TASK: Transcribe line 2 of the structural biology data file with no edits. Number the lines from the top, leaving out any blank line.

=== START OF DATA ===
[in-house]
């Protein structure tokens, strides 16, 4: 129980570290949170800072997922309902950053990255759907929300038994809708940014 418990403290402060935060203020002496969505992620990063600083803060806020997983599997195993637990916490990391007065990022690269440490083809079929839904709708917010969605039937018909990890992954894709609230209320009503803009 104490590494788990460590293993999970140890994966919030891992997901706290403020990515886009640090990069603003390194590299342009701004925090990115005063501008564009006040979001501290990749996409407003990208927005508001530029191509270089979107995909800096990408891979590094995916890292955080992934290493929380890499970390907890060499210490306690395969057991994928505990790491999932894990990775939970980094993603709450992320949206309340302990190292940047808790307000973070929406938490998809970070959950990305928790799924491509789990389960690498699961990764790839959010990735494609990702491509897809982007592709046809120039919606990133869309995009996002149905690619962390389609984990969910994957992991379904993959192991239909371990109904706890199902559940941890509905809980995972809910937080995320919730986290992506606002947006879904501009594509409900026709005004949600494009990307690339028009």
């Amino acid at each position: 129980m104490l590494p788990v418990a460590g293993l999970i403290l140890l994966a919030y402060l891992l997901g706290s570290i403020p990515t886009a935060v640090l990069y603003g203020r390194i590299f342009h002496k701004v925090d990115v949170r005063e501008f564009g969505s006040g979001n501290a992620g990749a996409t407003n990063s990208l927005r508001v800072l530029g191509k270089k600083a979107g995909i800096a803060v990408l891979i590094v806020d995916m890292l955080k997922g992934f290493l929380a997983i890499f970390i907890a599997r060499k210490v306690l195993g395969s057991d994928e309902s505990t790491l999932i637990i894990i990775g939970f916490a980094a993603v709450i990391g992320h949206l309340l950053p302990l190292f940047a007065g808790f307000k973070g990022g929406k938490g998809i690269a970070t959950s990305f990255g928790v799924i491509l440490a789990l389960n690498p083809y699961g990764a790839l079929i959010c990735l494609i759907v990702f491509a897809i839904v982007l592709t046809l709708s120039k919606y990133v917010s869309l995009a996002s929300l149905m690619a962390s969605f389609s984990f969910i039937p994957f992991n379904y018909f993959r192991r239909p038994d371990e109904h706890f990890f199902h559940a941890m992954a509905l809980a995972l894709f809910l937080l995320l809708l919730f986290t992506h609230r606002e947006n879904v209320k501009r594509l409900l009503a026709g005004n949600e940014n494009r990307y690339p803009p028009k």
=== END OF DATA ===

């Protein structure tokens, strides 16, 4: 129980570290949170800072997922309902950053990255759907929300038994809708940014 418990403290402060935060203020002496969505992620990063600083803060806020997983599997195993637990916490990391007065990022690269440490083809079929839904709708917010969605039937018909990890992954894709609230209320009503803009 104490590494788990460590293993999970140890994966919030891992997901706290403020990515886009640090990069603003390194590299342009701004925090990115005063501008564009006040979001501290990749996409407003990208927005508001530029191509270089979107995909800096990408891979590094995916890292955080992934290493929380890499970390907890060499210490306690395969057991994928505990790491999932894990990775939970980094993603709450992320949206309340302990190292940047808790307000973070929406938490998809970070959950990305928790799924491509789990389960690498699961990764790839959010990735494609990702491509897809982007592709046809120039919606990133869309995009996002149905690619962390389609984990969910994957992991379904993959192991239909371990109904706890199902559940941890509905809980995972809910937080995320919730986290992506606002947006879904501009594509409900026709005004949600494009990307690339028009």